AUG 06, 2017 8:15 PM PDT

Watching the Human Heart Beat in 3D

WRITTEN BY: Kara Marker

New 3D models of the heart are designed to help surgeons navigate the delicate tissue in the heart while performing repair surgeries. A collaboration between Liverpool John Moores University (LJMU), The University of Manchester, Aarhus University and Newcastle University, the present study opens a whole new avenue for surgeons performing high-stakes procedures.

 

 

The 3D data is primarily for the illustration of the “cardiac conduction system,” the structural framework in the heart that coordinates electrical activity for the contraction of the heart muscle. If one piece of the puzzle is missing, the whole system is thrown off. For surgeons operating on the heart, it is imperative for the life of the patient on the table that they don’t disrupt the system.

Researchers from the study say that the new data describe the cardiac conduction system in “unprecedented detail,” even better than the best computer models, allowing surgeons to use the perfect tool for avoiding dangerous mistakes.

This is a 3-D print in plastic showing the same heart. You can handle the print and point out the cardiac conduction system. The heart is printed in three pieces (two shown here) so you can open it and see the interior surface. Credit: University of Manchester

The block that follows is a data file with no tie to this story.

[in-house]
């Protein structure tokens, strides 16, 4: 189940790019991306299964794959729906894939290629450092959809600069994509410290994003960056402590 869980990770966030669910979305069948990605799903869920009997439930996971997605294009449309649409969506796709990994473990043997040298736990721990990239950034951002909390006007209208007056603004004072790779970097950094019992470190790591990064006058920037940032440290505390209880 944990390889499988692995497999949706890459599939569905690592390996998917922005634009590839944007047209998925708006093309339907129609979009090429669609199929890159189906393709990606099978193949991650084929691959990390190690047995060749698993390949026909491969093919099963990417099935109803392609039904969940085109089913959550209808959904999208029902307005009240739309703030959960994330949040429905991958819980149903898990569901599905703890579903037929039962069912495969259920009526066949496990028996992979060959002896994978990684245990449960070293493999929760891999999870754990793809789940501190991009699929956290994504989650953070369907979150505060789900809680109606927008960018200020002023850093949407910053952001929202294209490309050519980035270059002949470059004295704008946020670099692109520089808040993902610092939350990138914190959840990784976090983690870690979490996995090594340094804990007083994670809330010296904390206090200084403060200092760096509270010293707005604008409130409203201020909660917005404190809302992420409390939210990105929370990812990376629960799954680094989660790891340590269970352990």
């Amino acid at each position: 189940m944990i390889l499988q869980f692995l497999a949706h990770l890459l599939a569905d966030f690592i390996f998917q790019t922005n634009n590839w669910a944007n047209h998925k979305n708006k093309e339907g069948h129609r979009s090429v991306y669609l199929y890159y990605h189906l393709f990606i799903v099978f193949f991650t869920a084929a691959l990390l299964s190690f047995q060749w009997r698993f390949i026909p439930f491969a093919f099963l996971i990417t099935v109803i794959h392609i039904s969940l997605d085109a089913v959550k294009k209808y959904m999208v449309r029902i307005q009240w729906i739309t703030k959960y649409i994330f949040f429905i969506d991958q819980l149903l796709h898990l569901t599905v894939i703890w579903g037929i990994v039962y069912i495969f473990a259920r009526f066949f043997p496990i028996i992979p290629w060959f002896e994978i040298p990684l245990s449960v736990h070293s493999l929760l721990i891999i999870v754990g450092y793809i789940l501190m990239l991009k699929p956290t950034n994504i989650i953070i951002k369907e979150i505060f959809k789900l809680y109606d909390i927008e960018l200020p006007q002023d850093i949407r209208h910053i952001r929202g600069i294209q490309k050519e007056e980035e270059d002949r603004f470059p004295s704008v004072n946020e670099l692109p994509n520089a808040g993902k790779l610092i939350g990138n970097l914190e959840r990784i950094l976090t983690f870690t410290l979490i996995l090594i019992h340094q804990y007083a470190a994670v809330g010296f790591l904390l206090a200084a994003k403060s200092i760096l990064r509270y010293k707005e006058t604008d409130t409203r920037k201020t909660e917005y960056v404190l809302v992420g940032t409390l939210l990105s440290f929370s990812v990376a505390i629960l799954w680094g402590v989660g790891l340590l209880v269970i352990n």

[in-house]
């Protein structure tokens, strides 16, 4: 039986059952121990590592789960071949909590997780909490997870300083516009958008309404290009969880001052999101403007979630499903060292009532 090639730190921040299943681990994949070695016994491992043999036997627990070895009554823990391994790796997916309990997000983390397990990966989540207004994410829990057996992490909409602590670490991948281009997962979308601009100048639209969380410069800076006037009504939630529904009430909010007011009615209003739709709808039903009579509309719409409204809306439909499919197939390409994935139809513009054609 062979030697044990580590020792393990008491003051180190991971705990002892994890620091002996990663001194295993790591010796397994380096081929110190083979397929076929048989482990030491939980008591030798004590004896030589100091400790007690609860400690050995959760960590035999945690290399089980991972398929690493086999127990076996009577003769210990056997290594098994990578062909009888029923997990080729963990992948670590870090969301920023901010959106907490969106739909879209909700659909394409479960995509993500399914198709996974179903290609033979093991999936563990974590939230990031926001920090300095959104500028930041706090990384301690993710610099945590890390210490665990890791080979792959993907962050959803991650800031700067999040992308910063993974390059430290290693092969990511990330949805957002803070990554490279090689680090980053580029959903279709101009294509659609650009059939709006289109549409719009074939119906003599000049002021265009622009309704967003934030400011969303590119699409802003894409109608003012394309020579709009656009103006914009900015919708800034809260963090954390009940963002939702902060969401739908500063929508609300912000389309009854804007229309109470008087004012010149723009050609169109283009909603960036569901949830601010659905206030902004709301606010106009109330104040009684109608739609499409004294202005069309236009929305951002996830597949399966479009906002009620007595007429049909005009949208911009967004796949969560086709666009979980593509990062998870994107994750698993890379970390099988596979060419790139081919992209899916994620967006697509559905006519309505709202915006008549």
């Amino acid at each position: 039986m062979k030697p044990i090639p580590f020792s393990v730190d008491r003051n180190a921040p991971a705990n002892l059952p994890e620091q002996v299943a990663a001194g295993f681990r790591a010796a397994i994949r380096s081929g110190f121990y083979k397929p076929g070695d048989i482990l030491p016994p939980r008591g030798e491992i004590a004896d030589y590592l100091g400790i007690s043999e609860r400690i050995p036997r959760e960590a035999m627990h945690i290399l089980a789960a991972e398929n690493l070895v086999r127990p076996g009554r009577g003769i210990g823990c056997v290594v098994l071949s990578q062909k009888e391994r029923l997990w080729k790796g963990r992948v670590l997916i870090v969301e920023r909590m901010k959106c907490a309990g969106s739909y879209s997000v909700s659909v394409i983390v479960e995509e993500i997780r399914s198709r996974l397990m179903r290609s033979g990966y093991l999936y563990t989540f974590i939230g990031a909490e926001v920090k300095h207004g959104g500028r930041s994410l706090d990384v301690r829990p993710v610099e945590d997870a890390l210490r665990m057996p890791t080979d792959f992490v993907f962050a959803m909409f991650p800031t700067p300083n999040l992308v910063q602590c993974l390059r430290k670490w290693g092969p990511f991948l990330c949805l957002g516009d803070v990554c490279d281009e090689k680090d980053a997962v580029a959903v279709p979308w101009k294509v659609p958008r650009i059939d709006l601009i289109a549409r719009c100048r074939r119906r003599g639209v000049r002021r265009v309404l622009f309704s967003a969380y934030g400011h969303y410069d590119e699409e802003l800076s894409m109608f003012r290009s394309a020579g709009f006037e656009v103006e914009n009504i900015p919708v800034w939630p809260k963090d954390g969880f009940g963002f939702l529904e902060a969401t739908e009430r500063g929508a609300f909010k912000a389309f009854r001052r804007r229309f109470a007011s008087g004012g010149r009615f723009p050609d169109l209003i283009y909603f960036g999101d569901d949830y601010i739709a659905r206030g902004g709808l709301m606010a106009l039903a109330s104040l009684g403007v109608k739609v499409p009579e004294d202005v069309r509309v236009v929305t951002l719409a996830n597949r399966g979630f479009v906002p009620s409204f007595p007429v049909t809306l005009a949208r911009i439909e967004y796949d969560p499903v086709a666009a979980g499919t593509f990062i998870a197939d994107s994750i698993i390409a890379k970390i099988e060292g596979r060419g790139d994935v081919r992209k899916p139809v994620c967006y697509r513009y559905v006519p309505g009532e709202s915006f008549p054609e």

The 3D data is also improving the way surgeons understand atrial fibrillation - an irregular heartbeat that inhibits proper blood flow - by helping them understand in close detail how the heart is supposed to function. This way, they can better understand what to fix when the heart isn’t pumping like it should.

"The 3D data makes it much easier to understand the complex relationships between the cardiac conduction system and the rest of the heart,” explained Jonathan Jarvis from the LJMU School of Sport and Exercise Sciences. “We also use the data to make 3D printed models that are really useful in our discussions with heart doctors, other researchers and patients with heart problems.”

In the future, the study researchers have big plans for developing models of what can go wrong in the cardiac conduction system, essentially gathering a library of data describing all of the different ways the human heart can be affected by age and disease. Co-author Dr. Halina Dobrzynski says that this study is “just the beginning.”

The present study was published in the journal Scientific Reports.

Sources: American Heart Association, University of Manchester

 
About the Author
I am a scientific journalist and enthusiast, especially in the realm of biomedicine. I am passionate about conveying the truth in scientific phenomena and subsequently improving health and public awareness. Sometimes scientific research needs a translator to effectively communicate the scientific jargon present in significant findings. I plan to be that translating communicator, and I hope to decrease the spread of misrepresented scientific phenomena! Check out my science blog: ScienceKara.com.
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